Despite the multiplication of telemedicine applications and services and the appetite of investors for a potentially huge market, telehealth and remote consultations in Nigeria are in their infancy: a lot remains to be done to structure, popularise and effectively practice telemedicine.
COVID-19 has acted as an accelerator and many hospitals are in the process of setting up dedicated telemedicine units. But physicians and specialists did not wait. Since the beginning of the pandemic, many have taken on themselves to reach out to patients by phone, messages and -more rarely- video calls, often providing a lifeline to those affected by chronic diseases. However, healthcare professionals are keen to emphasize that not everything can be done remotely, and patients can miss important signs of complications.
During an event organised by Diabetes Africa, participants discussed telemedicine in Nigeria, its potential and its limitations when caring for people with diabetes. There is a case to better document and develop guidance for healthcare professionals, not all of whom are experts in diabetes. Or in telemedicine.
Dr Olubiyi Adesina is an endocrinologist, a former columnist at the Sunday Sun newspaper and the Chairman of the Diabetes Association of Nigeria (Ogun State Chapter). We met with him to discuss his story, hopes and plans to improve diagnosis and care in Africa.
Two leading private diabetes care institutions in Africa met virtually to share their stories and discuss multidisciplinary diabetes care models across the continent: the Lions Diabetes Care Centre of MP Shah Hospital in Nairobi, Kenya and the Centre for Diabetes and Endocrinology (CDE) in Johannesburg, South Africa. Some fifty-eight healthcare professionals, medical and pharmaceutical business executives joined in the live discussion on 4th June. Their objective? To identify the key elements that a private healthcare provider should consider before establishing a diabetes clinic. This event was part of Diabetes Africa’s ‘Active Conversations’ series, examining diabetes care in a changing world.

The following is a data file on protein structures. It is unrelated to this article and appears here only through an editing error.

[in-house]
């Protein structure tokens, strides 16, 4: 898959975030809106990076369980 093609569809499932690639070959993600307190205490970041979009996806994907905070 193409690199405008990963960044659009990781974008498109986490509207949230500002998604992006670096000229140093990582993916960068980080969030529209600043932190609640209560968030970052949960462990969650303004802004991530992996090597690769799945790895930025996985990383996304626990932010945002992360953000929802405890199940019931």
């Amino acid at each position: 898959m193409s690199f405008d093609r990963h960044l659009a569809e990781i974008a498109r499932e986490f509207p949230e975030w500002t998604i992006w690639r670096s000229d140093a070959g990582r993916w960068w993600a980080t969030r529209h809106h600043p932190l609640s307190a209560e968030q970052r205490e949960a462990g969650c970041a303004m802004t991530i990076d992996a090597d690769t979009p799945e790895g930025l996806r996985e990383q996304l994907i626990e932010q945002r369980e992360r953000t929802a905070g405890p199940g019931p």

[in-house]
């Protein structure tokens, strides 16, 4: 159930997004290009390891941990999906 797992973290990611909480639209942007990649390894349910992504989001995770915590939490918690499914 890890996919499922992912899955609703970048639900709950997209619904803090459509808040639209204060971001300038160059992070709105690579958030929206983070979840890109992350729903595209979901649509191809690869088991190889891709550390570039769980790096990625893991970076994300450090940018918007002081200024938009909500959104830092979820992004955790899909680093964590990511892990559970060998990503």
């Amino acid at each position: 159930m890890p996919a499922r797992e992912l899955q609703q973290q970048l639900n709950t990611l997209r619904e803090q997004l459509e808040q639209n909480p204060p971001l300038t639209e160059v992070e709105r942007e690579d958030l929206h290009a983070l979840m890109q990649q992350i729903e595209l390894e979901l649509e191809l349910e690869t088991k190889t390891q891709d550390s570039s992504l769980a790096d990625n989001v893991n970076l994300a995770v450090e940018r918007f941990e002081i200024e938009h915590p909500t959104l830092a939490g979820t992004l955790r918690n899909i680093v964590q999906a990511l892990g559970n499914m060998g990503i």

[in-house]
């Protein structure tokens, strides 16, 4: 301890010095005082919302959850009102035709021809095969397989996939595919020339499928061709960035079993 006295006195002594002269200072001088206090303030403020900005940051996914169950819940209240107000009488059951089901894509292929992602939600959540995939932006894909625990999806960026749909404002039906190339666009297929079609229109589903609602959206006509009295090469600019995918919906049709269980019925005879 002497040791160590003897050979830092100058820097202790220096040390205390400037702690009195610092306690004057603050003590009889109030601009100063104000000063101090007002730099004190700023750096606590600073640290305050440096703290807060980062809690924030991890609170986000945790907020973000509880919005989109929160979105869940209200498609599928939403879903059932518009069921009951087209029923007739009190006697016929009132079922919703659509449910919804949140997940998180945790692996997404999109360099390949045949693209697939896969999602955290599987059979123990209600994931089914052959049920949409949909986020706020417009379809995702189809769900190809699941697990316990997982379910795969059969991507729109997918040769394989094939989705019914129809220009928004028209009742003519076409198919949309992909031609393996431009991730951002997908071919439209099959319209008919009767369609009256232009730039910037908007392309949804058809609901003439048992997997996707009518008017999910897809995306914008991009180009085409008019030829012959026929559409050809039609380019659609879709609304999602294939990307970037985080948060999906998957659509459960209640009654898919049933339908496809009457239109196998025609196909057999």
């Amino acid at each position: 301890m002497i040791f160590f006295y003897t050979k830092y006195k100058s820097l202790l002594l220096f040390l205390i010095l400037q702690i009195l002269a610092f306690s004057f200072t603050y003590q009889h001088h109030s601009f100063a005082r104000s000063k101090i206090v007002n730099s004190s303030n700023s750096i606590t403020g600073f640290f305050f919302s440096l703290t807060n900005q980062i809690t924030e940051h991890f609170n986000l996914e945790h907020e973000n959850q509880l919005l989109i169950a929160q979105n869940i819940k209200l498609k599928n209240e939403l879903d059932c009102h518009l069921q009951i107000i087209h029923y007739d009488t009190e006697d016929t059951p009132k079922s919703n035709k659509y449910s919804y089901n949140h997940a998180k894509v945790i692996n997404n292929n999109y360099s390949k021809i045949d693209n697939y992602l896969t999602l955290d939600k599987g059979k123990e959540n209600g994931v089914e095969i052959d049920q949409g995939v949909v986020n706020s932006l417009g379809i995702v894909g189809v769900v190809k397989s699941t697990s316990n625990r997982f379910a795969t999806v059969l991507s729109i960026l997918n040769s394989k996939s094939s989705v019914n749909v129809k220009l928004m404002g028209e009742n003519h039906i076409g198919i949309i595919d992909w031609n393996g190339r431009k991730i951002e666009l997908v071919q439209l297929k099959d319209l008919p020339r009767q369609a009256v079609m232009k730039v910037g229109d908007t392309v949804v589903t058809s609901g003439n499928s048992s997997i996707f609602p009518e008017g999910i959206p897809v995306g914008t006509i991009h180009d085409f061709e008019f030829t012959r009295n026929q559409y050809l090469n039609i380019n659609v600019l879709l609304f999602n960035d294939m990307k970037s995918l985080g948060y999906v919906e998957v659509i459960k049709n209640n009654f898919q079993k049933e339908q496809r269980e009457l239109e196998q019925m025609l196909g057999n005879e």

Healthcare professionals and business executives joined a spirited discussion last Thursday to tackle an ambitious topic: ‘Rethinking podiatry care in Africa’. Led by a podiatrist, an endocrinologist, and the head of the only academic podiatry department in Africa, the conversation addressed topics such as perceptions of the profession, multidisciplinary care and education. Over a hundred participants joined in the live discussion, which was part of Diabetes Africa’s ‘Active Conversations’ series, examining diabetes care in a changing world.
During the COVID-19 pandemic, Diabetes Africa is working with professionals to chart a course for diabetes care in a changing world. Active Conversations, a new series of live events brings together experts, healthcare professionals and business executives to discuss hot topics and exchange solutions across the continent.
Diabetes Africa brought together senior physicians from Eastern Africa for a virtual event that took place on 30 April 2020. Endocrinologists and diabetes specialists reflected on the new practices, behaviours and risks brought about by the current pandemic. Fifty-eight healthcare professionals and business executives listened in on the conversation, which was part of Diabetes Africa’s Active Conversations series designed to examine diabetes care in a changing world.